Full Biography Of John McCain
Who Is John McCain?
The son of a decorated Navy admiral, John McCain was born at the Coco Solo Naval Station in Panama on August 29, 1936. He enrolled at the U.S. Naval Academy and was dispatched to Vietnam, where he was tortured as a prisoner of war between 1967 and 1973. After his release, McCain served as a Republican congressman and senator from the state of Arizona, earning renown as a “maverick” who challenged party orthodoxy. He launched a bid for the U.S. presidency in 1999 and earned the Republican nomination in 2008, before losing to Barack Obama. After winning a sixth Senate term in 2016, McCain made headlines for his opposition to Republican attempts to repeal Obamacare and his battle with brain cancer.
John McCain Navy Blood
John Sidney McCain III was born on August 29, 1936, at Coco Solo Naval Air Station in the Panama Canal Zone (then a U.S. territory), the second of three children born to naval officer John S. McCain Jr. and his wife, Roberta. Both McCain’s father and paternal grandfather, John S. McCain Sr., were four-star admirals, with John Jr. rising to command U.S. naval forces in the Pacific.
John McCain Health Care Holdout and Tax Reform
On July 25, 2017, less than two weeks after undergoing surgery to remove a blood clot from above his eye and learning he had a brain tumor, McCain made a dramatic return to the Senate to vote to proceed on repealing Obamacare legislation. He also delivered a memorable speech to his colleagues, in which he urged Republicans and Democrats to put aside their differences and work together, but also warned that he would not “vote for the bill as it is today.”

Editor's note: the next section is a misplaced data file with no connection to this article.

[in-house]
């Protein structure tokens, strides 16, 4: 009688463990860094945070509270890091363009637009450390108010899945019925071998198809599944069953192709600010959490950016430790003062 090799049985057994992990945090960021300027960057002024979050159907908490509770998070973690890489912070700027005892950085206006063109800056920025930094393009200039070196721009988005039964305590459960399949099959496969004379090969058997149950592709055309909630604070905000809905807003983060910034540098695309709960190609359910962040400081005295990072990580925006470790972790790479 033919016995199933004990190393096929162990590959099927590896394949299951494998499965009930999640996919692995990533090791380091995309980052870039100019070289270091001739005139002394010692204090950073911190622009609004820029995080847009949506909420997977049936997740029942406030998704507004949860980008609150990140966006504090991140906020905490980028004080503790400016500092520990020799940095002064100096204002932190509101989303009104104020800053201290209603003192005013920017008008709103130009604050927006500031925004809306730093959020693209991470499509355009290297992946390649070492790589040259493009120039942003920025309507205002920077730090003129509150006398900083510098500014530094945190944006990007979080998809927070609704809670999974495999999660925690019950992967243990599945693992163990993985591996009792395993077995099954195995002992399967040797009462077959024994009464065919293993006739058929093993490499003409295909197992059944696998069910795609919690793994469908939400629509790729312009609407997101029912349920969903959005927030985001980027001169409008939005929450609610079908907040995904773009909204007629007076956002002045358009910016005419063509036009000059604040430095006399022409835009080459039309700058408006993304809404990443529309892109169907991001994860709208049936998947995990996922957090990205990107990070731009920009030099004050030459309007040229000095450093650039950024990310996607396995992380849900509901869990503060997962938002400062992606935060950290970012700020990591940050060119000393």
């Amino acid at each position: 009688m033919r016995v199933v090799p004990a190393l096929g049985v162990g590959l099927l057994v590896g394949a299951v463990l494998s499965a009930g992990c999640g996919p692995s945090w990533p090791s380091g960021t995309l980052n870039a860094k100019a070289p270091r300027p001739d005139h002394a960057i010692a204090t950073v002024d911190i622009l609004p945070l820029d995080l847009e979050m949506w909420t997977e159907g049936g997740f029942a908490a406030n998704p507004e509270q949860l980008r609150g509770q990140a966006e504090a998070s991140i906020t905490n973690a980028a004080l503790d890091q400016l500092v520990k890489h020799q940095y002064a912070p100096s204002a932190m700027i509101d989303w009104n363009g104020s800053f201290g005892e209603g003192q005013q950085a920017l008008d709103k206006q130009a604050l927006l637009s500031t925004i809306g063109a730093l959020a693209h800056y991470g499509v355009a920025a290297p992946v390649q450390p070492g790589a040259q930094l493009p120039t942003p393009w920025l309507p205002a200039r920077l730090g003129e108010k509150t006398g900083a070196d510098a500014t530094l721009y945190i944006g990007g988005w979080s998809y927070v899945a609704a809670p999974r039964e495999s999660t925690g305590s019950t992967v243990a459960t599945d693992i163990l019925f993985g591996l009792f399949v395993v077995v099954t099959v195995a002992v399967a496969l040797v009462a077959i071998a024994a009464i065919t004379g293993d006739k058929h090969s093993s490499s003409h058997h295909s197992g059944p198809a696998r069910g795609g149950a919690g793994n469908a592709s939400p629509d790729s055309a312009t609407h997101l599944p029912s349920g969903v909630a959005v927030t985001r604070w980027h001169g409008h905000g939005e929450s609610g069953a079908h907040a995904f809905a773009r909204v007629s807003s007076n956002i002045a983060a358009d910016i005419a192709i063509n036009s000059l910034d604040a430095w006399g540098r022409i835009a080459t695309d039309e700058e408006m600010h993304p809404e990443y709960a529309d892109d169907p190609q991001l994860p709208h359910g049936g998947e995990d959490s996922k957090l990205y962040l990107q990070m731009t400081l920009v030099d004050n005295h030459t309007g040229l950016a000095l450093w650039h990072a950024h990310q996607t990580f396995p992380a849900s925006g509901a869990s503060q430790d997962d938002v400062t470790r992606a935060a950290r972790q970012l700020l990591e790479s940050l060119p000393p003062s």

Early in the morning of July 28, McCain made good on his word. Called to the Senate to vote on the “skinny repeal” bill, he was seen conferring with several prominent senators, as well as Vice President Mike Pence, before delivering his decisive “no” vote to torpedo the bill’s chances of passing.
Two months later, when Republican Senators Lindsey Graham and Bill Cassidy spearheaded another attempt at repealing Obamacare, McCain again announced that he would not back the legislation. “I believe we could do better working together, Republicans and Democrats, and have not yet really tried,” he said. “Nor could I support [the bill] without knowing how much it will cost, how it will affect insurance premiums, and how many people will be helped or hurt by it.”
In late November, as Senate Republicans sought to push through a new tax bill, McCain announced that this time, his party had his support. “After careful thought and consideration, I have decided to support the Senate tax reform bill,” he said in a statement. “I believe this legislation, though far from perfect, would enhance American competitiveness, boost the economy, and provide long overdue tax relief for middle class families.” Aided by McCain’s crucial vote, the Senate tax reform bill barely passed in early December.
Even while away from the Senate to deal with health issues in early 2018, McCain demonstrated that he would continue to speak out when necessary. This time, the issue was a controversial House memo that purportedly demonstrated how the FBI and DOJ abused authority when obtaining a wiretap warrant for a Trump campaign associate. Although many Republicans supported the public release of the memo as evidence of bias against Trump, McCain was among those who expressed concern that it would prove damaging to the intelligence community.
“The latest attacks against the FBI and Department of Justice serve no American interests—no party’s, no president’s, only Putin’s,” McCain said. “The American people deserve to know all the facts surrounding Russia’s ongoing efforts to subvert our democracy. … If we continue to undermine our own rule of law, we are doing Putin’s job for him.”